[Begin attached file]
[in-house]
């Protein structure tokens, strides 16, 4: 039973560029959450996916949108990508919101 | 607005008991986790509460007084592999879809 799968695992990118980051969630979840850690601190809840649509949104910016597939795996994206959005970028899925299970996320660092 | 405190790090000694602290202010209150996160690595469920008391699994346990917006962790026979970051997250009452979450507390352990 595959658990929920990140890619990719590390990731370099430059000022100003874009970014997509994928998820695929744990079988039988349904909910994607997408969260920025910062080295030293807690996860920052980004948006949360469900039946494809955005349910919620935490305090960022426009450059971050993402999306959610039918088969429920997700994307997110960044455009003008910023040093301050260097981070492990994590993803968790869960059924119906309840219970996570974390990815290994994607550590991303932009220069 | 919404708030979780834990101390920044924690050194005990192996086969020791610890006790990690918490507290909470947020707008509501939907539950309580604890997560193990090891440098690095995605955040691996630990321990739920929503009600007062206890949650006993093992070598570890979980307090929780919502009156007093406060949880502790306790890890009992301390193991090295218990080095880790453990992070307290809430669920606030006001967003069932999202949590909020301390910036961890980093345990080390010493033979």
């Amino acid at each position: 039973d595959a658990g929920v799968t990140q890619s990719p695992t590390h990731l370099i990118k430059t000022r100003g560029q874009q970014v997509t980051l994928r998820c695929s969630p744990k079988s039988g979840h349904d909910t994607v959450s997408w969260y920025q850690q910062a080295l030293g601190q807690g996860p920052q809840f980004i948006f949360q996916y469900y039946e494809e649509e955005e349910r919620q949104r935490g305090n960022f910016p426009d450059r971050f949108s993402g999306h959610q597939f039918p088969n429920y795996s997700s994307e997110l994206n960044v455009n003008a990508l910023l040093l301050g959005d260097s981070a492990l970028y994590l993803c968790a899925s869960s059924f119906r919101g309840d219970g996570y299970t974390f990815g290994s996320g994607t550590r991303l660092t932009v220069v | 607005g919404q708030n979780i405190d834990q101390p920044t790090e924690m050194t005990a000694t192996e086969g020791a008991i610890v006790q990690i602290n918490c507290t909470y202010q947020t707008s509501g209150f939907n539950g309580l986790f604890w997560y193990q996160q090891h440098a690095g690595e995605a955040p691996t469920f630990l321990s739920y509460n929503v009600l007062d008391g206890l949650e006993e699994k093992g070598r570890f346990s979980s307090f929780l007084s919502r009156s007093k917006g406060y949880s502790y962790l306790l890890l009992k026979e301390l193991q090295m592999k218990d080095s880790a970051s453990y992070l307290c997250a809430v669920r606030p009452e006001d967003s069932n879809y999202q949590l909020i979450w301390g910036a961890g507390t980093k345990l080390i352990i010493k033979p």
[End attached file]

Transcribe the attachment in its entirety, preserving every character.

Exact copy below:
[in-house]
């Protein structure tokens, strides 16, 4: 039973560029959450996916949108990508919101 | 607005008991986790509460007084592999879809 799968695992990118980051969630979840850690601190809840649509949104910016597939795996994206959005970028899925299970996320660092 | 405190790090000694602290202010209150996160690595469920008391699994346990917006962790026979970051997250009452979450507390352990 595959658990929920990140890619990719590390990731370099430059000022100003874009970014997509994928998820695929744990079988039988349904909910994607997408969260920025910062080295030293807690996860920052980004948006949360469900039946494809955005349910919620935490305090960022426009450059971050993402999306959610039918088969429920997700994307997110960044455009003008910023040093301050260097981070492990994590993803968790869960059924119906309840219970996570974390990815290994994607550590991303932009220069 | 919404708030979780834990101390920044924690050194005990192996086969020791610890006790990690918490507290909470947020707008509501939907539950309580604890997560193990090891440098690095995605955040691996630990321990739920929503009600007062206890949650006993093992070598570890979980307090929780919502009156007093406060949880502790306790890890009992301390193991090295218990080095880790453990992070307290809430669920606030006001967003069932999202949590909020301390910036961890980093345990080390010493033979």
């Amino acid at each position: 039973d595959a658990g929920v799968t990140q890619s990719p695992t590390h990731l370099i990118k430059t000022r100003g560029q874009q970014v997509t980051l994928r998820c695929s969630p744990k079988s039988g979840h349904d909910t994607v959450s997408w969260y920025q850690q910062a080295l030293g601190q807690g996860p920052q809840f980004i948006f949360q996916y469900y039946e494809e649509e955005e349910r919620q949104r935490g305090n960022f910016p426009d450059r971050f949108s993402g999306h959610q597939f039918p088969n429920y795996s997700s994307e997110l994206n960044v455009n003008a990508l910023l040093l301050g959005d260097s981070a492990l970028y994590l993803c968790a899925s869960s059924f119906r919101g309840d219970g996570y299970t974390f990815g290994s996320g994607t550590r991303l660092t932009v220069v | 607005g919404q708030n979780i405190d834990q101390p920044t790090e924690m050194t005990a000694t192996e086969g020791a008991i610890v006790q990690i602290n918490c507290t909470y202010q947020t707008s509501g209150f939907n539950g309580l986790f604890w997560y193990q996160q090891h440098a690095g690595e995605a955040p691996t469920f630990l321990s739920y509460n929503v009600l007062d008391g206890l949650e006993e699994k093992g070598r570890f346990s979980s307090f929780l007084s919502r009156s007093k917006g406060y949880s502790y962790l306790l890890l009992k026979e301390l193991q090295m592999k218990d080095s880790a970051s453990y992070l307290c997250a809430v669920r606030p009452e006001d967003s069932n879809y999202q949590l909020i979450w301390g910036a961890g507390t980093k345990l080390i352990i010493k033979p």